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The Dice Game of Shiva: How Consciousness Creates the Universe

The Dice Game of Shiva: How Consciousness Creates the Universe

by Richard Smoley

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In this fascinating book, Richard Smoley examines the roles God has played for us and reconciles them with what we today know through science and reason. In the process, he shows that consciousness is the underlying reality beneath everything in the universe.

In one of Hinduism’s great myths, Shiva plays a dice game with his consort, Parvati, and loses


In this fascinating book, Richard Smoley examines the roles God has played for us and reconciles them with what we today know through science and reason. In the process, he shows that consciousness is the underlying reality beneath everything in the universe.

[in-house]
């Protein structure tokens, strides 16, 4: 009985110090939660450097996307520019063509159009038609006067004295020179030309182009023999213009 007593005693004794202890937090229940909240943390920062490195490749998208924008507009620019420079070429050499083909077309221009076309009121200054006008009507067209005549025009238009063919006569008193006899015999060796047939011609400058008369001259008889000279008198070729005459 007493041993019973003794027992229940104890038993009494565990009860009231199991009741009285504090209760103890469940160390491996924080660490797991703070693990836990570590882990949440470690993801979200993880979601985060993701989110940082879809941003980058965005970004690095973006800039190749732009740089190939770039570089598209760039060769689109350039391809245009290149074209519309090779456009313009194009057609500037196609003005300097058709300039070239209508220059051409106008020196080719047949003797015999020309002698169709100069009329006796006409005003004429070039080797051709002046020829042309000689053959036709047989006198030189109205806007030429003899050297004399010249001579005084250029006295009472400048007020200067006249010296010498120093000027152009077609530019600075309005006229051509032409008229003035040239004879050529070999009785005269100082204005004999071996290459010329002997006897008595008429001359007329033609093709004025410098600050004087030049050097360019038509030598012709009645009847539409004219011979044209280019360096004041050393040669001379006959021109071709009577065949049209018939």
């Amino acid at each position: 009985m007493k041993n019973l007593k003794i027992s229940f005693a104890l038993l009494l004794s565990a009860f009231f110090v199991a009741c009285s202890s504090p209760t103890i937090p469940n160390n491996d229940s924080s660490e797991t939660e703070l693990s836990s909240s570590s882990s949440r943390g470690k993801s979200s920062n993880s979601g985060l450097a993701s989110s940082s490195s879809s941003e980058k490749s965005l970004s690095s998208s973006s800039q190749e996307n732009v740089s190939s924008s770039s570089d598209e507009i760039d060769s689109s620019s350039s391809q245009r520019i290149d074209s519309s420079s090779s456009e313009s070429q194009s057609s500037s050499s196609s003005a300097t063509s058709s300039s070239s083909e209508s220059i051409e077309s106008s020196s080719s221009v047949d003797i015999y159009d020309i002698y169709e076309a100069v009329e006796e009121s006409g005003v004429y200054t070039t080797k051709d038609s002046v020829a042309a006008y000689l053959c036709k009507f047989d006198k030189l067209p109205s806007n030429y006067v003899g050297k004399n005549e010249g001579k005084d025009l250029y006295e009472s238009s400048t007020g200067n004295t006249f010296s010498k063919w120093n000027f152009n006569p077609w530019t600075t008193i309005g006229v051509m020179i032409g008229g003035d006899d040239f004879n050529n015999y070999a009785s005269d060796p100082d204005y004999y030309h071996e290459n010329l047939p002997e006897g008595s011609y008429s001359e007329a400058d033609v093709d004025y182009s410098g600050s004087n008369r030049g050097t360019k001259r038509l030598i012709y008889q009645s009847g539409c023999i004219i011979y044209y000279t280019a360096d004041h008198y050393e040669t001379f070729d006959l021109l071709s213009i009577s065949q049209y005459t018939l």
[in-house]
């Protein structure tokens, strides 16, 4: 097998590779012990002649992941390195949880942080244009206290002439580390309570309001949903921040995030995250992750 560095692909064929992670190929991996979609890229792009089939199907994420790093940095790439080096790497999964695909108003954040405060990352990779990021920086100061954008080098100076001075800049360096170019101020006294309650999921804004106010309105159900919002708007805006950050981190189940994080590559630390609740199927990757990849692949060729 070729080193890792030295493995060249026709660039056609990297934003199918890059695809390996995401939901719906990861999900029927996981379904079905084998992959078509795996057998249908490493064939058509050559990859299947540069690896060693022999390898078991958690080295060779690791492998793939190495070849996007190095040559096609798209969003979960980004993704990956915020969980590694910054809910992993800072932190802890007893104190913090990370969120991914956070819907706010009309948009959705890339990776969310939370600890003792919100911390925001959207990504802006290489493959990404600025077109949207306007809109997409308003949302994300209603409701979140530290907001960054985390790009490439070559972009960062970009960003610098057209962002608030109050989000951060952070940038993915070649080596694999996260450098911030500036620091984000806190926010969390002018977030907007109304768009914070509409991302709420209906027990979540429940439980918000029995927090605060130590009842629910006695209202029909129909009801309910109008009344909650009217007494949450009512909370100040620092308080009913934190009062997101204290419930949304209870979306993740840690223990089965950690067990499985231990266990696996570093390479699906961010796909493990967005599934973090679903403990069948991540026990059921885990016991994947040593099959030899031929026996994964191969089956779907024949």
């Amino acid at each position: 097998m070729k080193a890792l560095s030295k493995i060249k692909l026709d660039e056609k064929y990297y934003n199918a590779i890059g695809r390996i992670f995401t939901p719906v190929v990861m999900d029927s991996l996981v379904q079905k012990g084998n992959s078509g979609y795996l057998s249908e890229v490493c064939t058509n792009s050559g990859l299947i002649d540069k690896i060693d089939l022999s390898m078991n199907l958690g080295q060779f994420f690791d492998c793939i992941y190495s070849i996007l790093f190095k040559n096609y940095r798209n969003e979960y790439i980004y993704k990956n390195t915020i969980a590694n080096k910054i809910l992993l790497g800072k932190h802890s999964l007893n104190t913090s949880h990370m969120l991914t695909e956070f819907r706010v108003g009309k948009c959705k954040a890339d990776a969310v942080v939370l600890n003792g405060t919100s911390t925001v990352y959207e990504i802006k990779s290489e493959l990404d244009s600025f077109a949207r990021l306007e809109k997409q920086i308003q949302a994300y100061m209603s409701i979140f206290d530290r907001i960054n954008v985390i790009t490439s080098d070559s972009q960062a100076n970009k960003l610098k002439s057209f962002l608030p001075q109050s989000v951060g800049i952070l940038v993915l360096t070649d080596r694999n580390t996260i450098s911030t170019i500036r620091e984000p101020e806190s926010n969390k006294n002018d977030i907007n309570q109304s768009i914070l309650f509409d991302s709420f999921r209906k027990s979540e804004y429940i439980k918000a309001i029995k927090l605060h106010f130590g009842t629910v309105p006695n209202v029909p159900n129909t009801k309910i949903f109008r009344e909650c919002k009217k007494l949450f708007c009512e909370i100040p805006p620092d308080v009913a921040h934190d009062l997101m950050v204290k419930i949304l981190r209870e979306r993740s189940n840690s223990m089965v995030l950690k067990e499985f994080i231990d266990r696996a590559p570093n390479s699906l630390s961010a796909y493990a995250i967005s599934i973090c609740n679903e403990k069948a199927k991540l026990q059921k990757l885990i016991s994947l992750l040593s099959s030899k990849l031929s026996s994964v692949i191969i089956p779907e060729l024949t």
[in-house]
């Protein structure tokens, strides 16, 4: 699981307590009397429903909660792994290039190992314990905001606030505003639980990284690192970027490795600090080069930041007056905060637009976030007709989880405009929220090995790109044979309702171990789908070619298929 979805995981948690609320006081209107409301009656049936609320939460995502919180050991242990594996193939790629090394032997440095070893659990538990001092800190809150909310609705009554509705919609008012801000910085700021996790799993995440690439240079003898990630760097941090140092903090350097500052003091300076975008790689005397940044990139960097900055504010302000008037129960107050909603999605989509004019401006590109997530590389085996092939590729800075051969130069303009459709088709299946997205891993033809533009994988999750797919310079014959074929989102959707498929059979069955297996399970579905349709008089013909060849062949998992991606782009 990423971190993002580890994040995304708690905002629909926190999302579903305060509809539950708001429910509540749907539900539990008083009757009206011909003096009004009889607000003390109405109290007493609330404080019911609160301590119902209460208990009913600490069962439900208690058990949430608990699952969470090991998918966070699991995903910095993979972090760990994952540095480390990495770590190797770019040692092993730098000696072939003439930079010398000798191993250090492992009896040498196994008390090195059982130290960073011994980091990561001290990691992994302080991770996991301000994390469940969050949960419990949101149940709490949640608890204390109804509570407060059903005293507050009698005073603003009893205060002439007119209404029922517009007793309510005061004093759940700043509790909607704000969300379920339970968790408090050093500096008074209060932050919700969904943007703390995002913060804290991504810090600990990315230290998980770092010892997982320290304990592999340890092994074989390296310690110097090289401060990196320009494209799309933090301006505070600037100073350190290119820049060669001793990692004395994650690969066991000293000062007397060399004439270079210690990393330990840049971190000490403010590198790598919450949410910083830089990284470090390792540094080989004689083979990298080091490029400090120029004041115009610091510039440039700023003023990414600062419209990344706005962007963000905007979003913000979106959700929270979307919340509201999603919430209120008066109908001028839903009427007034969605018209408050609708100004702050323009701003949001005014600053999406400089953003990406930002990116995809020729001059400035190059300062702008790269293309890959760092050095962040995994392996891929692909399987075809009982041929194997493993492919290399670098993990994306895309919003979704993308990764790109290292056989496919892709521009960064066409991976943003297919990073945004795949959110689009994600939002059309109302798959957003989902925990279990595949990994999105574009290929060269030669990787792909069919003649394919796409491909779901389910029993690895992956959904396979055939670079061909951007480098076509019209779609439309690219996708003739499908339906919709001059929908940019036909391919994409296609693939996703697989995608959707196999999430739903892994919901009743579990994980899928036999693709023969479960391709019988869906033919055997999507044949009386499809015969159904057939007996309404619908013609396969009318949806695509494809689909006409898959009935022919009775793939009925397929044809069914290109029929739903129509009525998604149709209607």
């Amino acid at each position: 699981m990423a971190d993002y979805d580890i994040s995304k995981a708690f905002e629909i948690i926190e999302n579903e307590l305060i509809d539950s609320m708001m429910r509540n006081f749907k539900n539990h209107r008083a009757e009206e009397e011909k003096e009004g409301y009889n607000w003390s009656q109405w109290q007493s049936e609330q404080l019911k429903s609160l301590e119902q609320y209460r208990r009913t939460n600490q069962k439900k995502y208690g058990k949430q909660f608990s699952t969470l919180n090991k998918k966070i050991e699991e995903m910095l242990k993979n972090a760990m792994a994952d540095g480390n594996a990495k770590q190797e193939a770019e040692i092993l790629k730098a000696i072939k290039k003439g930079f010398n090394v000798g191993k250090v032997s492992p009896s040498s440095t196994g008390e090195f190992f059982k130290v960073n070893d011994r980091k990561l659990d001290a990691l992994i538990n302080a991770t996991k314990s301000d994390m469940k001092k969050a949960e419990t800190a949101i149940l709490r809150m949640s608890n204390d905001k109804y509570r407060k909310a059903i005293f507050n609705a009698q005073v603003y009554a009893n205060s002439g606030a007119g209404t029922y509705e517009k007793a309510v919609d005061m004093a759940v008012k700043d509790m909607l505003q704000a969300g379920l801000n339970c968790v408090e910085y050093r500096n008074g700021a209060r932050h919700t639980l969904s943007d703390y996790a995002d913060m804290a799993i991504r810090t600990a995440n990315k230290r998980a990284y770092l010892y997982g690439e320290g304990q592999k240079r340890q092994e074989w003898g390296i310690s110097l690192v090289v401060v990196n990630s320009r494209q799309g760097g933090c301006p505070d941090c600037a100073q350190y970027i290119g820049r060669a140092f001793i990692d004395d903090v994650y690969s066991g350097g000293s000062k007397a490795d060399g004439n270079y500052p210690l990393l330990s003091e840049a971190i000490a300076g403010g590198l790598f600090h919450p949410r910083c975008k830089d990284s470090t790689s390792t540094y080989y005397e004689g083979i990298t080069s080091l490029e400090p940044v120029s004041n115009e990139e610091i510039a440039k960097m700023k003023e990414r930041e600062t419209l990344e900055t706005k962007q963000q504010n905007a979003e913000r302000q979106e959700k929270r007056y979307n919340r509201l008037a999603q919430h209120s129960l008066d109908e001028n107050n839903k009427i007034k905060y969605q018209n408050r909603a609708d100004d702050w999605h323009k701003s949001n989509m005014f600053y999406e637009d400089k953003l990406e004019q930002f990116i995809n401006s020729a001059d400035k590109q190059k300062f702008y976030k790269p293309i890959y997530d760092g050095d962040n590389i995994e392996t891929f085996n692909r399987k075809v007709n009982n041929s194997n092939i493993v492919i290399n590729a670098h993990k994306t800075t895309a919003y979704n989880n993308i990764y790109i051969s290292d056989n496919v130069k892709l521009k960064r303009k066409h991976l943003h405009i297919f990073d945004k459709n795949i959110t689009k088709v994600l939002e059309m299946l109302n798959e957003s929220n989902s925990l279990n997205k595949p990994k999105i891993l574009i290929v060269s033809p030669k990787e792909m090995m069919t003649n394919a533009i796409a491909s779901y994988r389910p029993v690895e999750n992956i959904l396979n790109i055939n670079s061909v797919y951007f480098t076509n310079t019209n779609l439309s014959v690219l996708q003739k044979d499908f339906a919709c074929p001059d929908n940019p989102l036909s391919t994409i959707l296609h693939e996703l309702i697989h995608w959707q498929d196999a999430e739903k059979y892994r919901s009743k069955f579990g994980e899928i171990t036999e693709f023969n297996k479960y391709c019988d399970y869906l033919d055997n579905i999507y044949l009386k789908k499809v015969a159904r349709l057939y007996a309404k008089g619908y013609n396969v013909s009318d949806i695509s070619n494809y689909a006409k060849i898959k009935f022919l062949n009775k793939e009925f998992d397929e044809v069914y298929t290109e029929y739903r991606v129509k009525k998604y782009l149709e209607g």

In one of Hinduism’s great myths, Shiva plays a dice game with his consort, Parvati, and loses consistently. If he is the greatest god, why does he lose? Through this story, Richard Smoley explores the interplay between consciousness, represented by Shiva, and experience, exemplified by Parvati. He draws on numerous disciplines to offer an illuminating exploration of mind and matter and a provocative understanding of consciousness, the self, and the world.

Editorial Reviews

Publishers Weekly